Early spring is a unique and often times tricky time of year for pursuing bass. Consequently, you need a good search tool to narrow down the areas and seek out the most productive stretches to concentrate you fishing efforts on. The best search bait is not a jig & pig, a spinnerbait, a crankbait, or even plastic, but the unassuming ?temperature gauge?. That's right, the best tool available to the angler in early spring is the temperature gauge.
During this time of year more than any other, I believe bass fishing can be likened to hunting situations. In saying that, I mean that during the late winter and early spring the level of success that an angler experiences is more directly proportional to the amount of time he/she has spent "scouting". As with any fishing trip, the purpose of all this scouting is to find the most active fish available on a body of water.
It's common knowledge nowadays that the majority of bass spawn when the water temperature reaches 67o to 72o. By utilizing your boat's electronic temperature gauge you can quickly scout a given lake for the warmest water areas. However, there are conditions when the warmest water may not be the best water. In order to support this statement, a basic understanding of the spawn is in order. Bass are most active during the pre- and post-spawn periods, with a brief period of inactivity during the actual spawn. Having said this, it becomes apparent that it?s quite possible that an angler could be more successful fishing for pre-spawn or post-spawn fish.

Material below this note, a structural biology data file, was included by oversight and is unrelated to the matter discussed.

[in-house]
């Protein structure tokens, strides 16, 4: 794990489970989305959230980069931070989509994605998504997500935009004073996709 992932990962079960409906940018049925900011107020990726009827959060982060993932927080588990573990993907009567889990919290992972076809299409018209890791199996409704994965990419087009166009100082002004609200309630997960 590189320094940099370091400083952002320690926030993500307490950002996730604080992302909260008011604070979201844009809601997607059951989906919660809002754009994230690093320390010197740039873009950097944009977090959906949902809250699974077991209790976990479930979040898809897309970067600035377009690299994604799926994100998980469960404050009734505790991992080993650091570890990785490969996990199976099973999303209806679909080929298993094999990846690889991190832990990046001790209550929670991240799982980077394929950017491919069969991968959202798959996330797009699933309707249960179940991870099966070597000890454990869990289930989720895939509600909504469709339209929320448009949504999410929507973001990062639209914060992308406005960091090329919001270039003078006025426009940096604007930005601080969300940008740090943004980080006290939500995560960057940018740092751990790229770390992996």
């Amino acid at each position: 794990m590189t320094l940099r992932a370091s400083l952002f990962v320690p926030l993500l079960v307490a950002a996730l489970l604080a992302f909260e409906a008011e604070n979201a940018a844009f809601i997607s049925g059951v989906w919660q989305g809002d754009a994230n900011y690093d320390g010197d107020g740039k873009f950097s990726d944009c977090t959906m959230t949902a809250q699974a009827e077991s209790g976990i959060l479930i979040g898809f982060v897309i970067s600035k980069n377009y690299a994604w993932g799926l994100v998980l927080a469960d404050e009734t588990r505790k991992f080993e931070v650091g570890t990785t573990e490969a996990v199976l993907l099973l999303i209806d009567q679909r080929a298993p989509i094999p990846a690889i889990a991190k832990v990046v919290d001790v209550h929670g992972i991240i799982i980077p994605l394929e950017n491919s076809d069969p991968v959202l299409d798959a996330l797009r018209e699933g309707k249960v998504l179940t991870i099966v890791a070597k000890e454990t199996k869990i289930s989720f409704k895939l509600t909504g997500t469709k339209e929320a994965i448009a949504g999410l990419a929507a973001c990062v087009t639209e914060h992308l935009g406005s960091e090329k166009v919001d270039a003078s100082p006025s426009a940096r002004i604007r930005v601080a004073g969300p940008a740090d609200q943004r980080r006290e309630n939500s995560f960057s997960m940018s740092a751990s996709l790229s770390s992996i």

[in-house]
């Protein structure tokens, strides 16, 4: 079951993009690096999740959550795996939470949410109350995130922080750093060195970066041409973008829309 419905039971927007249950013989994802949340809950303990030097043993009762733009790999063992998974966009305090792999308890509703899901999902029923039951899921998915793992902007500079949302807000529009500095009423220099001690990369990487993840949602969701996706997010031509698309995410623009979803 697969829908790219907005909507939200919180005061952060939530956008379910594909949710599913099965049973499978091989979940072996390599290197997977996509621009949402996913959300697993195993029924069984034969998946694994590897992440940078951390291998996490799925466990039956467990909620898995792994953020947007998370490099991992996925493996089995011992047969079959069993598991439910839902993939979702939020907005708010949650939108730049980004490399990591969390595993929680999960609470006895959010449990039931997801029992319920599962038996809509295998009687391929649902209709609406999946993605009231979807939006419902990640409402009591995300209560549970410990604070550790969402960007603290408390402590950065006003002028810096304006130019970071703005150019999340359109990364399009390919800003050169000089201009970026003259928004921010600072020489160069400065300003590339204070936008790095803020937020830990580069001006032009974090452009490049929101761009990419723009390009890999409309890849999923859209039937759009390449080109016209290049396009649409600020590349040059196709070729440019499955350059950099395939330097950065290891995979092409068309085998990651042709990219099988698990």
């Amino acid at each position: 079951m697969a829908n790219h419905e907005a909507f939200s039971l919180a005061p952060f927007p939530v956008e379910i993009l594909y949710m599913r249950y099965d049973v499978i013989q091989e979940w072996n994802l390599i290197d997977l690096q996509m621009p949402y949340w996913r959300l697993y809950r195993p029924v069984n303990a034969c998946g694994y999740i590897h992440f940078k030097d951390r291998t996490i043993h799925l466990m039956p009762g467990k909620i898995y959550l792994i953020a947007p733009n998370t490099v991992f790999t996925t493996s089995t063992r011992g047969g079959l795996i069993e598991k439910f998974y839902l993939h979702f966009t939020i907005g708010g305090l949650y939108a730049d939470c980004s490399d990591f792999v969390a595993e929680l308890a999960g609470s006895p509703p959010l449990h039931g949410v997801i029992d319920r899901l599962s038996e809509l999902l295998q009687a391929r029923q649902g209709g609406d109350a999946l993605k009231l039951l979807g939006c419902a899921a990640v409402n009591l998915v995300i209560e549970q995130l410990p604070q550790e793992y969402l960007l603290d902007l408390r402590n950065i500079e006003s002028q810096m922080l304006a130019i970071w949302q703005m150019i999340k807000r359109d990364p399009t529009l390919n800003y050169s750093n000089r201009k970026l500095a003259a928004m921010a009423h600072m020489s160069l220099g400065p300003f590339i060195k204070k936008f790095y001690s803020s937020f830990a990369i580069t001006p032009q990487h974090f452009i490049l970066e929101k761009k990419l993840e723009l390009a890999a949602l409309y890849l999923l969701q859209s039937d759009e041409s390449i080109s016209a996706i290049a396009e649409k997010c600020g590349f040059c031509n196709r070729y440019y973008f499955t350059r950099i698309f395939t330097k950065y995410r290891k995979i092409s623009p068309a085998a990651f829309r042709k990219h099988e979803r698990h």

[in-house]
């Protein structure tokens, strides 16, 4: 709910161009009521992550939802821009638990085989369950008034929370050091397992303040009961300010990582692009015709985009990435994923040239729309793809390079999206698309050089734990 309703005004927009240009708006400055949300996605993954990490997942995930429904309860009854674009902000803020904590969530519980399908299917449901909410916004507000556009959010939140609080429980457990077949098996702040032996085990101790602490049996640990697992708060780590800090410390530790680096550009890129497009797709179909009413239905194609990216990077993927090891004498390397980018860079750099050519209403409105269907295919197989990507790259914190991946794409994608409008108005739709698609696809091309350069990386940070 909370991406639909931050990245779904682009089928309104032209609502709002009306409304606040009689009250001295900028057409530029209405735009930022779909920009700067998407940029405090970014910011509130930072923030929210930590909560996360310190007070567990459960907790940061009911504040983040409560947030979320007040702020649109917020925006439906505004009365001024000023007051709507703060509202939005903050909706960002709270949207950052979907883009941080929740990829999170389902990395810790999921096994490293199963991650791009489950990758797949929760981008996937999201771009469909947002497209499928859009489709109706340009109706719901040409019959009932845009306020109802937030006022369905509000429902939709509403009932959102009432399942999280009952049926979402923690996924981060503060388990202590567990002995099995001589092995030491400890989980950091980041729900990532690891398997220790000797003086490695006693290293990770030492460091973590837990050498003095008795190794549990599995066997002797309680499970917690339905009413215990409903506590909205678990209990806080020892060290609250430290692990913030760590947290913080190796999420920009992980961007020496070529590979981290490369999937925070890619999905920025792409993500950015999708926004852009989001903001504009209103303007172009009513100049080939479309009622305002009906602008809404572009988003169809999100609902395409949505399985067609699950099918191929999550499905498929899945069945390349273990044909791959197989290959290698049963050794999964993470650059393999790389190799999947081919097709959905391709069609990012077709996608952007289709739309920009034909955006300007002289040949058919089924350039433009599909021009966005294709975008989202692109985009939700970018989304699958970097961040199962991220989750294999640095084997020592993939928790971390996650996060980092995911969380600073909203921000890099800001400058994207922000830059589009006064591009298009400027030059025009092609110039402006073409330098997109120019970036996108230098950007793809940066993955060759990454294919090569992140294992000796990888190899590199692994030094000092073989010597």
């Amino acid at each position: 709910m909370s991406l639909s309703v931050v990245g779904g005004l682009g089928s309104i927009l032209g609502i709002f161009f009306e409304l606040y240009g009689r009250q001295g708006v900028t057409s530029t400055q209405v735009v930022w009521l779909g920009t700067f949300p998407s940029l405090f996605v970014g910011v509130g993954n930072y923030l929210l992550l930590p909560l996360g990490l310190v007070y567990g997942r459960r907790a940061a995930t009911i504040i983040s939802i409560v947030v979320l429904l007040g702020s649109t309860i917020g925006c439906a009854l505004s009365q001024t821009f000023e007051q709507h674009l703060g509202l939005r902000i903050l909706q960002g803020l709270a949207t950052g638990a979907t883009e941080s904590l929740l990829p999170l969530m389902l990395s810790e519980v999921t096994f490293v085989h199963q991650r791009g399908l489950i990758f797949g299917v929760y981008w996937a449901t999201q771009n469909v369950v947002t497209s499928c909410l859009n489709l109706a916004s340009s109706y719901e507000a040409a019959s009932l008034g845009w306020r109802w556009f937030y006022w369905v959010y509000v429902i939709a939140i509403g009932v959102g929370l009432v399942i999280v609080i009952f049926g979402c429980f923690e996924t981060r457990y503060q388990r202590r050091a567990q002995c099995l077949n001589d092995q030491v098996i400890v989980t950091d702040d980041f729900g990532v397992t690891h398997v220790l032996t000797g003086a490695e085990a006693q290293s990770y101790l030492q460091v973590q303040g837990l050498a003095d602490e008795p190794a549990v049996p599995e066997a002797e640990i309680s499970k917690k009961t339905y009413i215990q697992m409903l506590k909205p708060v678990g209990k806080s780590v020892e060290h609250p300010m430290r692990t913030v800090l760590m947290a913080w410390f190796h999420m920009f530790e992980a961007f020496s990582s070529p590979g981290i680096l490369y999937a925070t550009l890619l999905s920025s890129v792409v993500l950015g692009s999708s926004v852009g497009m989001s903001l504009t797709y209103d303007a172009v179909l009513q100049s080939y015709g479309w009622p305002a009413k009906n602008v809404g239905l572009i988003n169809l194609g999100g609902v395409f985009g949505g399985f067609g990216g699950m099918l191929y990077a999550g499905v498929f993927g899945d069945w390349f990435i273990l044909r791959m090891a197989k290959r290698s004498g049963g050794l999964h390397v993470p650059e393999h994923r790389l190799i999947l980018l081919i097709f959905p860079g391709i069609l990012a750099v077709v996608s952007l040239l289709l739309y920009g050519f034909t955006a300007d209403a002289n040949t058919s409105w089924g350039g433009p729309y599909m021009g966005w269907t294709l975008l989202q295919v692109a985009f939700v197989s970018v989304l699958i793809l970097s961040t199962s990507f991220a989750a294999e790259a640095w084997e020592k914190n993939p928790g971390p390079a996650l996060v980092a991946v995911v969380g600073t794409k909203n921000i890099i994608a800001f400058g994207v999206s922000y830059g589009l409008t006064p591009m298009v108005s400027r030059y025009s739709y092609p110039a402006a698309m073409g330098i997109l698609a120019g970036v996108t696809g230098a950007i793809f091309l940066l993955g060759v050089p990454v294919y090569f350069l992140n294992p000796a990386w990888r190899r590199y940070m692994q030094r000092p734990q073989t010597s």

Let's say for example that an angler has scouted a body of water and found water temperatures ranging from 63o to 70o. The general rule of thumb is to find and fish the warmest water available, but in this example the warmest water available might just put an angler in the position of fishing for spawning fish that have already locked down on beds. At this point, seasoned anglers with good water clarity might try sight fishing for the spawners. But an alternate, and sometimes more productive technique is to drop back into the lower temperature water and target the much more aggressive pre-spawn fish. The pre-spawn fish must feed ravenously in order to endure the coming inactivity of the actual spawn, where they often fail to feed throughout the entire process. At this time crawfish imitations most often work the best because they are the food source that provides the bass with the highest amount of protein vs. the effort expended to make the catch.
Likewise, if the water temperature in this example had been shifted to 70o to 77o, then one could have the option of targeting post-spawn fish. The fish in this phase of the spawn will also be feeding with reckless abandon while cruising the shallows and protecting the recently hatched fry. At this time, perch imitations begin to work well, keying on the bass' instinct to protect the fry.
This is definitely only a surface look into the bass spawn, but it does provide you with enough basic information to see the necessity to scout for water temperature. Again, it's not about specific baits, but rather about location relative to water temperature. Remember, the wrong bait in the right place will always out produce the right bait in the wrong place.